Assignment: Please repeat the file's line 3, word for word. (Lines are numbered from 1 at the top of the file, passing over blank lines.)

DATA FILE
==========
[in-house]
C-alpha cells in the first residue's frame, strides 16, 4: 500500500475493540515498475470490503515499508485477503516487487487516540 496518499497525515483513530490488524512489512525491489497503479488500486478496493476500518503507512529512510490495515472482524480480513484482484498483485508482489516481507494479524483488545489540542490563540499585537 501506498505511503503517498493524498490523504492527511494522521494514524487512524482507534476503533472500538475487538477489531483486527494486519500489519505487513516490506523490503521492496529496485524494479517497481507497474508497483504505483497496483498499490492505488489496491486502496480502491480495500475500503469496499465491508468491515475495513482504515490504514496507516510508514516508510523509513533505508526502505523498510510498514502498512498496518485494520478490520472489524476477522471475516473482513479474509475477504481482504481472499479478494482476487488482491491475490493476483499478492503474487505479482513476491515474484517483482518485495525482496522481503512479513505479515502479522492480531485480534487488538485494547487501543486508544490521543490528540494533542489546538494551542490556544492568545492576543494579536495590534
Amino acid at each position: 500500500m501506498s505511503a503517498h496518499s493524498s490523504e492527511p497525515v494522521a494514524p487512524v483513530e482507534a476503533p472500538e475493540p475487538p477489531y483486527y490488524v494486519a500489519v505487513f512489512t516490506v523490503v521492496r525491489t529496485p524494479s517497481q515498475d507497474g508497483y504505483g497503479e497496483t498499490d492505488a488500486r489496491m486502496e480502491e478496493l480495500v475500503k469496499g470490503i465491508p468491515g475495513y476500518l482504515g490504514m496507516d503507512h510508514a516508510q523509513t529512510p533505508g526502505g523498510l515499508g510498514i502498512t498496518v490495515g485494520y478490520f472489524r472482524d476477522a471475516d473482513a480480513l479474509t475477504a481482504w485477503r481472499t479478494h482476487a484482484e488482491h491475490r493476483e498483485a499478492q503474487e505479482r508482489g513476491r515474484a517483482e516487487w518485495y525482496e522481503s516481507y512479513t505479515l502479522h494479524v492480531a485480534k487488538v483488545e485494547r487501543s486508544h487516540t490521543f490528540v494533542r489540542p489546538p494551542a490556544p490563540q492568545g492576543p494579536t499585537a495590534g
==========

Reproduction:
Amino acid at each position: 500500500m501506498s505511503a503517498h496518499s493524498s490523504e492527511p497525515v494522521a494514524p487512524v483513530e482507534a476503533p472500538e475493540p475487538p477489531y483486527y490488524v494486519a500489519v505487513f512489512t516490506v523490503v521492496r525491489t529496485p524494479s517497481q515498475d507497474g508497483y504505483g497503479e497496483t498499490d492505488a488500486r489496491m486502496e480502491e478496493l480495500v475500503k469496499g470490503i465491508p468491515g475495513y476500518l482504515g490504514m496507516d503507512h510508514a516508510q523509513t529512510p533505508g526502505g523498510l515499508g510498514i502498512t498496518v490495515g485494520y478490520f472489524r472482524d476477522a471475516d473482513a480480513l479474509t475477504a481482504w485477503r481472499t479478494h482476487a484482484e488482491h491475490r493476483e498483485a499478492q503474487e505479482r508482489g513476491r515474484a517483482e516487487w518485495y525482496e522481503s516481507y512479513t505479515l502479522h494479524v492480531a485480534k487488538v483488545e485494547r487501543s486508544h487516540t490521543f490528540v494533542r489540542p489546538p494551542a490556544p490563540q492568545g492576543p494579536t499585537a495590534g